With the wide variety of pots and cooking units also comes with a wide variety of price ranges - from very inexpensive to costly. The thing to look for, in my opinion, is the sturdiness in the construction of the pot. If you are looking for and all-purpose container that can be used for more than oil fondue, make sure the unit has the capability of being able to adjust the heat source.

Fondue Bourguignonne is a traditional meat fondue recipe. The pan used for this is wider at the base and curves in at the top. Why? Because it eliminates some of the spattering that occurs when raw meat hits the hot oil and the shape helps to hold the heat. Most bourguignonnepots are are 1 1/2 to 2-quart capacity.

What if you don't have a fondue pot or don't want to spend the money on one? You can always improvise with any good heating unit that burns denatured alcohol, canned heat, or butane. The container for the oil could be any saucepan or chaffing dish. It must be one that is at least 3 1/2 inches deep and not more thanabout 8 inches in diameter. If it has straight sides and possibly curves inward at the top, even better. Like the bourguignonne pan, it reduces splatters and keeps the heat.

Some other items used with fondue pots:

Fondue forks and plates are designed for cooking and serving meat fondue recipes and are available in a wide range of materials, sizes, shapes, colors, and of course, price ranges.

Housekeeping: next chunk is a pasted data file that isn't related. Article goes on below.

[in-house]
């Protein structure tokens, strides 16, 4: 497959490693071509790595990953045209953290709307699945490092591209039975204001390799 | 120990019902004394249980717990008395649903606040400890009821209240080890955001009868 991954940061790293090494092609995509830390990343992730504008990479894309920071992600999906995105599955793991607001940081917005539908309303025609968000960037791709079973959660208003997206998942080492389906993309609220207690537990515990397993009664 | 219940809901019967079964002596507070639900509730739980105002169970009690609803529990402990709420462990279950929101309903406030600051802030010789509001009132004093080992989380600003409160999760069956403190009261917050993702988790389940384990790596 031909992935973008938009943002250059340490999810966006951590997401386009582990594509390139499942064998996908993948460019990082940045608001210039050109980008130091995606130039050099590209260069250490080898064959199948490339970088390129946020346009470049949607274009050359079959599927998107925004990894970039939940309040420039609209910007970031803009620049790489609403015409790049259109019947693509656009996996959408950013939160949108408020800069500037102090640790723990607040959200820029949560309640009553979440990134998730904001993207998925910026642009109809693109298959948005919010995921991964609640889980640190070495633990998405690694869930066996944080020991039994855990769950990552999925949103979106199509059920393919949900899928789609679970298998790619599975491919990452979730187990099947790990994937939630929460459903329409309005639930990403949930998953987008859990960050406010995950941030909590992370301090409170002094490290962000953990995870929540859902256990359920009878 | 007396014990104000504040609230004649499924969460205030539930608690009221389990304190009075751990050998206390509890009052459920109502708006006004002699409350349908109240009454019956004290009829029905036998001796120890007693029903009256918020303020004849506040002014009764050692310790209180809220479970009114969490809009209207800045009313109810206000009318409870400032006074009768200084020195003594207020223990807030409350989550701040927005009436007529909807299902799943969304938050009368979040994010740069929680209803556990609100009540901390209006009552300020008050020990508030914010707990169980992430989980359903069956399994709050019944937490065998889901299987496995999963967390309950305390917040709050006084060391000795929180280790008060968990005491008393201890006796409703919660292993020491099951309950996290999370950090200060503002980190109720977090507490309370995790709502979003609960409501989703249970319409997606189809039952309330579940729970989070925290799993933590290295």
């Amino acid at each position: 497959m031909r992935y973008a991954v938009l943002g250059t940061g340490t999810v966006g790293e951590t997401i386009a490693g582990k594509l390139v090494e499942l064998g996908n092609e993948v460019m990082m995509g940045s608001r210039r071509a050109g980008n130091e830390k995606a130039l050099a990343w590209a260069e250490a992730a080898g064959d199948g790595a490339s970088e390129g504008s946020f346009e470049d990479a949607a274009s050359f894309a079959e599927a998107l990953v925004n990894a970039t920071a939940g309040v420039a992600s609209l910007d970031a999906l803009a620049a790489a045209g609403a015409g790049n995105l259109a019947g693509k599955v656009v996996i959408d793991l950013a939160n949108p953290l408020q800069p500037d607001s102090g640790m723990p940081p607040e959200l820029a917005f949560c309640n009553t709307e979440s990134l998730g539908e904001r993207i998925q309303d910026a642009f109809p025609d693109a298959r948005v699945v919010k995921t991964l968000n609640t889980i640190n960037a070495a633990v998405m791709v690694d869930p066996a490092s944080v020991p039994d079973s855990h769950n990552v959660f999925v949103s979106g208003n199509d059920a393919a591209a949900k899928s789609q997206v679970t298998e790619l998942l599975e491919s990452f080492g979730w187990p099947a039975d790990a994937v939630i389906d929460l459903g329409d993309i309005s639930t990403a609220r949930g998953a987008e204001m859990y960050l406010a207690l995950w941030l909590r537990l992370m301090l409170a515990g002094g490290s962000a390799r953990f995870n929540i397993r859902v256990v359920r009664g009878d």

Long bamboo skewers can be used instead of forks. The disadvantage is, it's sometimes harder to keep the meat or bread on the skewer while it is cooking and the oil can be so hot that you risk getting too close to it and burning yourself.

Fondue forks are long - at least 10 inches long - and have insulated tips for safety from burning when using oil or broth fondues. The tines on the forks should be generous in length and not made of flimsy materials.

Many places that sell fondue pots and their accessories will provide a set of forks with different colored handles for each. This works similarly to the little doo-dads we attach to wine glasses for identification purposes. There's also a fun fondue game you can play to get the party started.